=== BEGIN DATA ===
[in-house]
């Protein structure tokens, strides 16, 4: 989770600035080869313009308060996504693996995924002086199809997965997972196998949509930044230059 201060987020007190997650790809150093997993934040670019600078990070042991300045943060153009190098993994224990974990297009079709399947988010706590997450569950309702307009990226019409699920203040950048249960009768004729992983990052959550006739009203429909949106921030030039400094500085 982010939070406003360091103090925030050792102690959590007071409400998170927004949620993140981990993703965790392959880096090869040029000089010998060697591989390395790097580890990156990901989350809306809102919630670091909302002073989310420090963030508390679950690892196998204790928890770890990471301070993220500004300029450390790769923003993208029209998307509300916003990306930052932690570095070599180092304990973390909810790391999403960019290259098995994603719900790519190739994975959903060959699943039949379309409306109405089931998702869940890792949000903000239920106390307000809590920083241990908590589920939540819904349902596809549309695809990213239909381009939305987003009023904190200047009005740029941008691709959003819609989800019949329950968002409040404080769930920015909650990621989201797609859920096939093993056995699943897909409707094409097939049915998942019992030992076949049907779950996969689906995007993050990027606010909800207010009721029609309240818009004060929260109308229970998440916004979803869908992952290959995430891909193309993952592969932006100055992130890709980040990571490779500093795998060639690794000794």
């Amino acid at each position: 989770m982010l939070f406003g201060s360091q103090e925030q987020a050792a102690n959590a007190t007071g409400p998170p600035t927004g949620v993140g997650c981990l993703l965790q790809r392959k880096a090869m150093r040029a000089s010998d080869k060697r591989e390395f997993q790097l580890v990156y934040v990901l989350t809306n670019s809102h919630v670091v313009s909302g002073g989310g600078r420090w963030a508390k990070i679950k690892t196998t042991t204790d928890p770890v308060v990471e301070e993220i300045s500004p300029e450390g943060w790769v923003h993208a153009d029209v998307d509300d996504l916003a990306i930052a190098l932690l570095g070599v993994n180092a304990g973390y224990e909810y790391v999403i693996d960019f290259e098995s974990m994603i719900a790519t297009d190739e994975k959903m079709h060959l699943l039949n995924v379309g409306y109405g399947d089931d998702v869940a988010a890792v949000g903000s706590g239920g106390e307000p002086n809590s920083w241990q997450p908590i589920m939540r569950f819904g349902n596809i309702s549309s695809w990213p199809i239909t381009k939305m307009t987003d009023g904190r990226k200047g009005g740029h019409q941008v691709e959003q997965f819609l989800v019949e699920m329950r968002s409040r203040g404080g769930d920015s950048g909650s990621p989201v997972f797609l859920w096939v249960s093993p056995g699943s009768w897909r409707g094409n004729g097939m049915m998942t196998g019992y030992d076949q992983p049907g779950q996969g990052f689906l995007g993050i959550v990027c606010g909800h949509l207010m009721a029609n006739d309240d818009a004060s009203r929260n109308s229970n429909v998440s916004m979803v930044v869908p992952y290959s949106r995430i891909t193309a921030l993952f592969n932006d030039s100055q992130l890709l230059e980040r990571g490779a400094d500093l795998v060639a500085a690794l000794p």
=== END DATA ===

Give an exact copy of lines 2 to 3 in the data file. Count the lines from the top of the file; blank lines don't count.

């Protein structure tokens, strides 16, 4: 989770600035080869313009308060996504693996995924002086199809997965997972196998949509930044230059 201060987020007190997650790809150093997993934040670019600078990070042991300045943060153009190098993994224990974990297009079709399947988010706590997450569950309702307009990226019409699920203040950048249960009768004729992983990052959550006739009203429909949106921030030039400094500085 982010939070406003360091103090925030050792102690959590007071409400998170927004949620993140981990993703965790392959880096090869040029000089010998060697591989390395790097580890990156990901989350809306809102919630670091909302002073989310420090963030508390679950690892196998204790928890770890990471301070993220500004300029450390790769923003993208029209998307509300916003990306930052932690570095070599180092304990973390909810790391999403960019290259098995994603719900790519190739994975959903060959699943039949379309409306109405089931998702869940890792949000903000239920106390307000809590920083241990908590589920939540819904349902596809549309695809990213239909381009939305987003009023904190200047009005740029941008691709959003819609989800019949329950968002409040404080769930920015909650990621989201797609859920096939093993056995699943897909409707094409097939049915998942019992030992076949049907779950996969689906995007993050990027606010909800207010009721029609309240818009004060929260109308229970998440916004979803869908992952290959995430891909193309993952592969932006100055992130890709980040990571490779500093795998060639690794000794």
């Amino acid at each position: 989770m982010l939070f406003g201060s360091q103090e925030q987020a050792a102690n959590a007190t007071g409400p998170p600035t927004g949620v993140g997650c981990l993703l965790q790809r392959k880096a090869m150093r040029a000089s010998d080869k060697r591989e390395f997993q790097l580890v990156y934040v990901l989350t809306n670019s809102h919630v670091v313009s909302g002073g989310g600078r420090w963030a508390k990070i679950k690892t196998t042991t204790d928890p770890v308060v990471e301070e993220i300045s500004p300029e450390g943060w790769v923003h993208a153009d029209v998307d509300d996504l916003a990306i930052a190098l932690l570095g070599v993994n180092a304990g973390y224990e909810y790391v999403i693996d960019f290259e098995s974990m994603i719900a790519t297009d190739e994975k959903m079709h060959l699943l039949n995924v379309g409306y109405g399947d089931d998702v869940a988010a890792v949000g903000s706590g239920g106390e307000p002086n809590s920083w241990q997450p908590i589920m939540r569950f819904g349902n596809i309702s549309s695809w990213p199809i239909t381009k939305m307009t987003d009023g904190r990226k200047g009005g740029h019409q941008v691709e959003q997965f819609l989800v019949e699920m329950r968002s409040r203040g404080g769930d920015s950048g909650s990621p989201v997972f797609l859920w096939v249960s093993p056995g699943s009768w897909r409707g094409n004729g097939m049915m998942t196998g019992y030992d076949q992983p049907g779950q996969g990052f689906l995007g993050i959550v990027c606010g909800h949509l207010m009721a029609n006739d309240d818009a004060s009203r929260n109308s229970n429909v998440s916004m979803v930044v869908p992952y290959s949106r995430i891909t193309a921030l993952f592969n932006d030039s100055q992130l890709l230059e980040r990571g490779a400094d500093l795998v060639a500085a690794l000794p």